The sound production is hands down fantastic. All those sounds collages and tape tricks must have been a real challenge handling in the studio and keeping in mind that the album was recorded in 3 days, there is a time pressure factor here too that makes it an even more incredible achivement. The spontaneity and laid back approach to the recording process that these musicians had could have resulted in a terribly bad and sloppy end product, but as Faust were incredibly talented musicians, they could pull something as bold as this off with conviction. They also fully understood that avant garde rock has to have some degree of accessibility and some memorable parts to be entertaining to the listener and therefore this weird experiment works wonders.
Faust is arguably. arguably?. evidently and unabashedly!!. the most extravagant and multicolored band in the krautrock movement. But after the initial hesitation, cannot but admit publicly that their best recordings are essential in any good prog collection. This is, precisely, the case of their amazing debut album, which serves, most of all, as a manifesto of distorted hard rock, uncompromising psychedelia, radical pastiche, Dadaist humor and electronic avant-garde in a very cohesive progressive amalgam. The fact is that this musical offering preserves its inner myriad of sonic contrasts in a unitary whole. While not having the finesse of Can's musicians nor portraying the raw energy of ART or Guru Guru, the truth is that Sosna, Irmler, Wüsthoff, Peron & Diermaier together make up a very tight ensemble. Each one of the three pieces in the album's repertoire comprises an open field for diversity - two of them are 8+ minute long and the other, 16+. 'Why Don't You Eat Carrots?' starts with brutal slide guitar layers upon which samplers of The Rolling Stones' 'satisfaction' and The Beatles' 'All You Need is Love' appear; then, a semi- chamber grand piano section is accompanied by the sound of an angry man giving orders in an almost sick crazy way - go figure! The two main motifs that follow combine the dexterity of jazz-rock and the peculiar joy of circus fanfare, both of them seasoned by Zappaesque vocalizations and more slide guitar effects. I don't know how they managed to do it, but they did: this is an opus of musical aggression that bears no sign nor clear evidence of sheer aggressiveness. 'Meadow Meal' has two distinct parts: the first one is pure late 60s-early 70s psychedelia; the second one consists of eerie dual organ layers surrounded by the sound of rain. 'Miss Fortune' is the suite that fills the B- side of the vinyl edition, and it pretty much reiterates the band's penchant for complex psychedelic rock and unpredictable nonsense as exhibited in the previous two tracks. A specific note regarding this track: the acoustic guitar based coda bears a buoclic beuaty in its simplicity, but it is preveneted from becoming "romantic" by the presence of a double voiced soliloquy. If you're a listener whose aesthetic feel is in tune with Faust's demanding musical ideology, then this is a record that you will surely enjoy and may even find essential (as I personally do).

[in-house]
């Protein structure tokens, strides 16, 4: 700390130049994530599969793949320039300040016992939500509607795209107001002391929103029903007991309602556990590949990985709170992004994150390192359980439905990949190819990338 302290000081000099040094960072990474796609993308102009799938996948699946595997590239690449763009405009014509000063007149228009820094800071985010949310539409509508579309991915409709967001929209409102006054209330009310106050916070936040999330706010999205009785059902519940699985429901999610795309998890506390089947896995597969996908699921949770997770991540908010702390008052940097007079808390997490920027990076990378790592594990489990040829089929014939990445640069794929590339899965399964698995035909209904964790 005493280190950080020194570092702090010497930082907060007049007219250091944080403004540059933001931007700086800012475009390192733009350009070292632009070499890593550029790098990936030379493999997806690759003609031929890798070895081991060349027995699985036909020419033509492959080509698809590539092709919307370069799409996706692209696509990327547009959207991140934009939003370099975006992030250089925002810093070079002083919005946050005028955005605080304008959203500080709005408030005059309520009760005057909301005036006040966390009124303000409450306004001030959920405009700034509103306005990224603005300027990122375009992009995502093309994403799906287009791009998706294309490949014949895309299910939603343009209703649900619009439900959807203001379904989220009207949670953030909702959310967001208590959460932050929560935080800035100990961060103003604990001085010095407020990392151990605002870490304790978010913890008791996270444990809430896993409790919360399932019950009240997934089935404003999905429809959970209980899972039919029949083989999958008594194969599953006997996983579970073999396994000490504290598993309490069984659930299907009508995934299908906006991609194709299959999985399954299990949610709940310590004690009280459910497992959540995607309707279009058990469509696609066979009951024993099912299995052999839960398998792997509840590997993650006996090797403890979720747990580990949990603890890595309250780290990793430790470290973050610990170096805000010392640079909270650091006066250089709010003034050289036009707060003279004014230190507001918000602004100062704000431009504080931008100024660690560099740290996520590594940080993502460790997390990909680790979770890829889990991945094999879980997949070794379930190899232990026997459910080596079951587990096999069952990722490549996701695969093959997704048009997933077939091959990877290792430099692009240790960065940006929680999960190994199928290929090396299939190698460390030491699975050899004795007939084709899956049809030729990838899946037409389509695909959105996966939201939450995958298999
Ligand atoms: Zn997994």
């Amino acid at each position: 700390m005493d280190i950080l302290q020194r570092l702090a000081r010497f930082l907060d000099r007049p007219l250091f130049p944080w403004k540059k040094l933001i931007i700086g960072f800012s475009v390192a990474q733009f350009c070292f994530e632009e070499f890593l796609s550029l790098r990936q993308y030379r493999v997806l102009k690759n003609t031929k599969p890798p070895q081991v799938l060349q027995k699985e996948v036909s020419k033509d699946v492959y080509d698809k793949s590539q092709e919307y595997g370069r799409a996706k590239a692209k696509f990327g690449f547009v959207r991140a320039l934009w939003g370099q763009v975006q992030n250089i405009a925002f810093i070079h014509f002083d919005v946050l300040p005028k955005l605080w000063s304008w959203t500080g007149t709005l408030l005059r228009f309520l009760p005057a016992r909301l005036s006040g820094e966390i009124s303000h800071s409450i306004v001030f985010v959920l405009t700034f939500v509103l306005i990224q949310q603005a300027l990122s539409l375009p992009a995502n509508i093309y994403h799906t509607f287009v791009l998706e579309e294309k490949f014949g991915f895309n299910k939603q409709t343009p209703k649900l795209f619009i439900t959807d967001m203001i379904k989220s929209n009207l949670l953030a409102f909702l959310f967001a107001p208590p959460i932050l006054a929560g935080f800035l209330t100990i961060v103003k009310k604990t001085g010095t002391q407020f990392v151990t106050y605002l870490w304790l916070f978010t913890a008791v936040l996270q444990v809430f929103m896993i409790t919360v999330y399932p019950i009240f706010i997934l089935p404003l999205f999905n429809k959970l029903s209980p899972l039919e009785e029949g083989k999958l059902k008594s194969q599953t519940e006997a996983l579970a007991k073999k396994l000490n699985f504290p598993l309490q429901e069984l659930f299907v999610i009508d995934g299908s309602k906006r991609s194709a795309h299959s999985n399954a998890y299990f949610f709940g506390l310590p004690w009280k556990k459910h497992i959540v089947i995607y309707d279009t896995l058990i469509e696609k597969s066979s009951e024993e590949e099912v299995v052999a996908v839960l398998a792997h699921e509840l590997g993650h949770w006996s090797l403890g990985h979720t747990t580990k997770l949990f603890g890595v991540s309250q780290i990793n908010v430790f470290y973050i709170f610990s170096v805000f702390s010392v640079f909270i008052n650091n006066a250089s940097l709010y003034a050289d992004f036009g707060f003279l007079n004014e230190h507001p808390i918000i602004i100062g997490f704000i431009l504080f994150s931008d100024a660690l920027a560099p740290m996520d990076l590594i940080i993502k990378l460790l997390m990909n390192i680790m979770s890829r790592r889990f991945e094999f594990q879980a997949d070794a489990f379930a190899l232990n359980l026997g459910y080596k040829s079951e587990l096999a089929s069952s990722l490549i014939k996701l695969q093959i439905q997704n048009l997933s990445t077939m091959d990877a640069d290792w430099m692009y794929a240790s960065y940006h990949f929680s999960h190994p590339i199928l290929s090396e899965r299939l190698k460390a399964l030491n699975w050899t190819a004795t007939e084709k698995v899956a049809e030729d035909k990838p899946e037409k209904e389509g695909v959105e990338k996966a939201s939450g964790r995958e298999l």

(Reviews by Cesar Inca and UMUR / ProgArchive)
If you find it, buy this album!